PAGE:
After years of dreaming and months of waiting, I'm finally thrilled to announce that one of the most beautiful books ever written is finally available. Everyone who comes into my library very soon hears about this treasure. The Chestry Oak by Kate Seredy is the story of Prince Michael of Hungary whose country is being taken over by the Nazis during World War II.
The beauty of this book cannot be adequately expressed. Many years ago I was searching for a copy of this exquisite gem but prices were high. I was in need of a new winter coat. I bought the book instead. When I finally sat down to read it, I cried so hard because of its beauty I had to lay the book aside for a time. Finally I mustered up the determination to pick it back up. I cried again as I experienced the courageous heroism in the great and the small.
If you want to experience a living book as it was meant to be, buy this book. If you want to share with your children this historical time period played out in poignant beauty, buy this book. I'm thrilled beyond measure this captivating story is in print again for another generation to experience.
As I sit here, the snow is falling peacefully. After a relatively mild winter, we have experienced three winter storms of snow and/or ice and expecting another later this week. I don't go in ice. On top of that, we've had subzero temperatures. I have a life-threatening condition which sends me into anaphylactic shock if I'm out in cold weather. So I have been inside for 13 days now.
God is so good. He knows when we need slowing down, time to rest and reflect...and get some of those jobs done that have been looming with no time in the frenzied schedule to tackle or finish. I've been doing lots of both (even sneaking in a nap or two.) Since I can't be outside in the cold, I was inspired to do some window nature study and marvel at the creative hand of God. The cardinals, blue jays, juncos, nuthatches, chickadees and woodpeckers have been grateful for the feast we have provided. Backyard Birds of Winter by Carol Lerner has supplemented our observations.
One of the projects I have been trying to accomplish for a few months and was able to complete is rearranging the library. It is no small feat to shift over 17,000 books. I've also catalogued and labeled my Middle Ages and poetry sections and have begun the Renaissance/Reformation section. Thanks to a sale at Demco and a $50 coupon, I was able to invest in good quality bookends to expand my fiction area to the top of the bookcases. This gave me the equivalent of two more bookcases of space!
School continues with snowballs, sledding and snowmen doubling as P.E. Lots of reading by a cozy fire is keeping our imaginations aflame. Our current poet this term is Emily Dickinson. I leave you by sharing today's poem.
It sifts from leaden sieves,
It powders all the wood,
It fills with alabaster wool
The wrinkles of the road.
It makes an even face
Of mountain and of plain,--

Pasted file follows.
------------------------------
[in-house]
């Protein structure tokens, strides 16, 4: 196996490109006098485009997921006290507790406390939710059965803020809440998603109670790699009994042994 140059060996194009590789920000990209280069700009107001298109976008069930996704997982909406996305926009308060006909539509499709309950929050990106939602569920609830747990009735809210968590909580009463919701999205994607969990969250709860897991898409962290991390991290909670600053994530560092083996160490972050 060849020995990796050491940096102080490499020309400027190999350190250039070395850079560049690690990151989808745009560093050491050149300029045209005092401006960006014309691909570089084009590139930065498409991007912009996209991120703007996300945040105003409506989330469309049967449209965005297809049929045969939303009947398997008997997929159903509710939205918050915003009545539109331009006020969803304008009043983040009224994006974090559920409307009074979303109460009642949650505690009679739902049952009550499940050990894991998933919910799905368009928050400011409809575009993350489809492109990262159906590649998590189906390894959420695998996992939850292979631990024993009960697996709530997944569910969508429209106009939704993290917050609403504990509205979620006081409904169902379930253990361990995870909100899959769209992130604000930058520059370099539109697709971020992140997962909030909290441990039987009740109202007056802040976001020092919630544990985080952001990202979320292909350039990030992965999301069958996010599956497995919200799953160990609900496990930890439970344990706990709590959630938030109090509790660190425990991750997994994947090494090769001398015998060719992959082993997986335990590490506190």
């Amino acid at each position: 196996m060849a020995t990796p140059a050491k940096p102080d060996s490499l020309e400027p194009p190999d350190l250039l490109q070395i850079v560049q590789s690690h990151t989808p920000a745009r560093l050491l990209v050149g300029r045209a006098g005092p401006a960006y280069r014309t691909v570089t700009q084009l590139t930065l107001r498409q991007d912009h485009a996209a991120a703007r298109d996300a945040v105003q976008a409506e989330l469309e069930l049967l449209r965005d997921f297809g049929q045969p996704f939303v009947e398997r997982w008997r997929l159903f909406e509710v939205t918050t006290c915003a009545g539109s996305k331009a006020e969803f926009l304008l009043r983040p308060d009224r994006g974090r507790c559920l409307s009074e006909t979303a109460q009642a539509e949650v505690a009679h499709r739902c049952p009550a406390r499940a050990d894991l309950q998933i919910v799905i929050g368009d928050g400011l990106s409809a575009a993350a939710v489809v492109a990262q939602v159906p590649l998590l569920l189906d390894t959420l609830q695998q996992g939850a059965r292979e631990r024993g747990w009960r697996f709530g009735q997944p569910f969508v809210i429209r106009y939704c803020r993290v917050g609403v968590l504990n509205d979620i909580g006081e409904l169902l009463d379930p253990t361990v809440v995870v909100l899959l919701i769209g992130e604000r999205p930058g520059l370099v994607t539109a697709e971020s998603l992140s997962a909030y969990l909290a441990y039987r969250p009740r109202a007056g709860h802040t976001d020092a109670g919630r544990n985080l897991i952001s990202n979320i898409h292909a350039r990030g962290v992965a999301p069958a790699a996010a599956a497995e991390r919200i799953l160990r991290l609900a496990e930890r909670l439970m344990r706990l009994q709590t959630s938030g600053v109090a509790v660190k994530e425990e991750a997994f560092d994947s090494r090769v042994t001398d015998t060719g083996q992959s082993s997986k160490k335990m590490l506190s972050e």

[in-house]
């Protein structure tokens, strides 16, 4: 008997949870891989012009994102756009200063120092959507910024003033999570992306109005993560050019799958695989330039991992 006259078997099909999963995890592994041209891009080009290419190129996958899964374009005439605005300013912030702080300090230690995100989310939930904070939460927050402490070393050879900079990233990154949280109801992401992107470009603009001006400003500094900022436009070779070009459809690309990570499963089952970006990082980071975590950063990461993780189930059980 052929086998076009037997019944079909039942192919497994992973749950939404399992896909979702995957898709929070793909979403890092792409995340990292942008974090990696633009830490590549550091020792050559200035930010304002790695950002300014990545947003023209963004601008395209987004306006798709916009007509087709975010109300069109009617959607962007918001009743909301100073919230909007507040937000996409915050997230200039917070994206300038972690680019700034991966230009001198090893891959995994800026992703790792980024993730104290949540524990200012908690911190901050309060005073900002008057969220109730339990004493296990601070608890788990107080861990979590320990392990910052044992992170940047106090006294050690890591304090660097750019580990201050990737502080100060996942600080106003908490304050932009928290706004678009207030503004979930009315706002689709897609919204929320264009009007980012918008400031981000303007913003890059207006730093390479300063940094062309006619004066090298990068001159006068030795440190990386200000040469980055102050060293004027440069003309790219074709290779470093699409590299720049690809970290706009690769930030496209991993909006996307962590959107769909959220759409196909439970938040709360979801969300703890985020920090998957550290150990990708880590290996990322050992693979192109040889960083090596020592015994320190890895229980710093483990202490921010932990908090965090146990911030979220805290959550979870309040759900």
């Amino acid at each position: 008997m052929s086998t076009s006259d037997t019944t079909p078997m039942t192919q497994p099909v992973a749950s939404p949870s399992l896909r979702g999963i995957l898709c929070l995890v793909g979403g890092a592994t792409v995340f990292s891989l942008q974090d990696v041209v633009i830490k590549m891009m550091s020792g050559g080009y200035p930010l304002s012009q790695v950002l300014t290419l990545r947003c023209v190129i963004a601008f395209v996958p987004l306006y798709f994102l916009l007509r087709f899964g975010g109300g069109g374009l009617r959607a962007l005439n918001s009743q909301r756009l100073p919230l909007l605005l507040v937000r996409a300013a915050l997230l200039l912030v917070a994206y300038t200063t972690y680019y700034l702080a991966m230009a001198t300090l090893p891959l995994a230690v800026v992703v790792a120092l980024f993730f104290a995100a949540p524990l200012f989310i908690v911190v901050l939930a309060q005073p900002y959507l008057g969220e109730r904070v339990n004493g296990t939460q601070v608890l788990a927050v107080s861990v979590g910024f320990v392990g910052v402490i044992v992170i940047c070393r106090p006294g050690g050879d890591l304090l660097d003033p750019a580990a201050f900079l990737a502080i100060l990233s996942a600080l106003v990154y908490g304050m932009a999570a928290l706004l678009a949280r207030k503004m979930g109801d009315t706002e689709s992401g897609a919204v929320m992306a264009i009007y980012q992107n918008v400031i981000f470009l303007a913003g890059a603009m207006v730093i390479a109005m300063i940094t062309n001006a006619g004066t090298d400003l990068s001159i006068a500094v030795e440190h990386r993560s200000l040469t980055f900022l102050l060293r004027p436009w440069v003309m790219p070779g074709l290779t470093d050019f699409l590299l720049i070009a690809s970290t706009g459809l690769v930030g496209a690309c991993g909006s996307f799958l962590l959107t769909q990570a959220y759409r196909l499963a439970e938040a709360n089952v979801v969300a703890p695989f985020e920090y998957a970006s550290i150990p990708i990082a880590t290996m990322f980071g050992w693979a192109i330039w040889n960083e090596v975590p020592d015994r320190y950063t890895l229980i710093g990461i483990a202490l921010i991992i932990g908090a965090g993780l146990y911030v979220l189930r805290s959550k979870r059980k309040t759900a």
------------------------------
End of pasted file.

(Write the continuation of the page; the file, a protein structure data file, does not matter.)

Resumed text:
Unbroken forehead from the east
Unto the east again.
It reaches to the fence,
It wraps it, rail by rail,
Till it is lost in fleeces;
It flings a crystal veil
On stump and stack and stem,--
The summer's empty room,
Acres of seams where harvests were,
Recordless, but for them.
It ruffles wrists of posts,
As ankles of a queen,--
Then stills it's artisans like ghosts,
Denying they have been.
Only occasionally do I find a book that so captures my heart in its simplicity that I finish it laughing, crying and hugging my copy all at once.
When I came across a recommendation for 84, Charing Cross Road, I was intrigued and ordered a copy. It was an unassuming little thing and I admit to being doubtful. I opened it where I stood...and was transfixed. I honestly could have read it unmoved right then and there but, thankfully, life has a way of interfering and I was able to savor it over three day's time.
84, Charing Cross Road by Helene Hanff is simply a collection of letters between a brash New York writer and a London book store. The letters begin a few years after WWII as a result of an inconspicuous ad in the newspaper and end 20 years later. During that time relationships were forged that were to impact, not only the letter writers, but many others around them.
By the way, this book so touched Anne Bancroft that her husband bought the film rights to it for their anniversary and Anne played the starring role. I believe the movie can be watched in full on YouTube as well as hearing the entire book read.
I've long believed that books have the beautiful ability to bind together people from all walks of life...family, friends, the albeit rare shopper in the grocery line, even someone across the sea. Even during a time long ago when books were so scarce and expensive the average family could never afford one, communities would pool their money for a copy and gather together in anticipation to hear it read aloud. Imagine how that community would benefit from their common culture.
In this time of financial upheaval, books can send us on voyages to anywhere in the world and even beyond it for the mere pennies it takes to purchase it. We can travel with anyone within the sound of our voice. We laugh and cry and exchange glances across the room over favorite passages...together.
Our society is so fractured. It is a beautiful thing when we can find a common bond that ties us to those around is. Books can serve to bind our hearts together at a deep and lasting level.